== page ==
I’m a PhD candidate and member of the Social Dynamics Lab in the Department of Sociology at Cornell University. I'm supervised by Mabel Berezin, Filiz Garip, and Michael Macy (chair). My research and teaching interests are in political sociology and social movements, culture, and social networks. I specialize in using computational methods including social network analysis, machine-learning, and natural language processing. My work has been published or is forthcoming in venues including Social Forces, Mobilization, Socius, and ICWSM. You can find out more about my dissertation and other research below.
Social media technologies have transformed both politics and our ability to study it. In my dissertation I pose three related questions, drawing upon theories from political sociology, social movements, and public opinion. Why have far-right, populist actors have been so successful at building remarkably large online audiences and has this online presence contributed to their electoral performance? To what extent is online social movement activity, engagement, and recruitment associated with offline events like protests, elections, and terrorist attacks? What is the role of individual opinion leaders in massive online debates? To address these questions, I have compiled novel datasets combining information from social media, newspapers, and other sources, which enable me to study the dynamics of activism and debate at scale and with high granularity. Methodologically, I use a range of statistical and computational methods including social network analysis, natural language processing, and time series modeling. These studies contribute to our understanding of contemporary far-right politics, online debates, and public opinion on issues including immigration and Brexit.
My first article based on this work, co-authored with Mabel Berezin, was recently published in Mobilization. We studied the relationship between Britain First and the UK Independence Party, using a combination of newspaper data, press releases, and social media data to understand the dynamics of the relationship at both the elite and grassroots levels.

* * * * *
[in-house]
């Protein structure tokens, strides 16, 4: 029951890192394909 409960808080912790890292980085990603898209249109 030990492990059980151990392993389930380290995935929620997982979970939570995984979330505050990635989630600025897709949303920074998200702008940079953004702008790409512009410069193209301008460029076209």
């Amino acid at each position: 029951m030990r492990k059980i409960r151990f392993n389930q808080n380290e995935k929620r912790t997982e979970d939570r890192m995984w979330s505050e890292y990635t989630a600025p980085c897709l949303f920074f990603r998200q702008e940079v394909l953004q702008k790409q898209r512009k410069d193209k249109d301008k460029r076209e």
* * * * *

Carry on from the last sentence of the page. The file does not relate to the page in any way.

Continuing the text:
My main focus has been the UK, but I am also interested in these trends more broadly, I have co-authored articles in the Washington Post's The Monkey Cage blog on the 2017 German election and the 2018 Italian election, in both cases demonstrating how radical right breakthroughs were associated with dominance on social media. As part of my dissertation I am conducting a comparative analysis to better understand this phenomenon.
A second major area of my research focuses on identifying and understanding hate speech and hate speakers on social media. You can read our ICWSM paper on automated hate speech detection here. Our work has been covered in Wired Magazine, Tech Republic, and New Scientist. We also wrote a paper focusing on the commonalities between hate speech detection and other topics, including online abuse and cyberbullying, for the Association for Computational Linguistics 1st Workshop of Abusive Language Online. This summer we presented a paper on racial bias in hate speech and abusive language detection datasets at the 3rd Workshop for Abusive Language Online. We find that machine-learning classifiers trained on several widely used datasets are more likely to predict that tweets written in African-American English are hateful than similar tweets written in Standard American English. You can read the paper here, along with coverage in Vox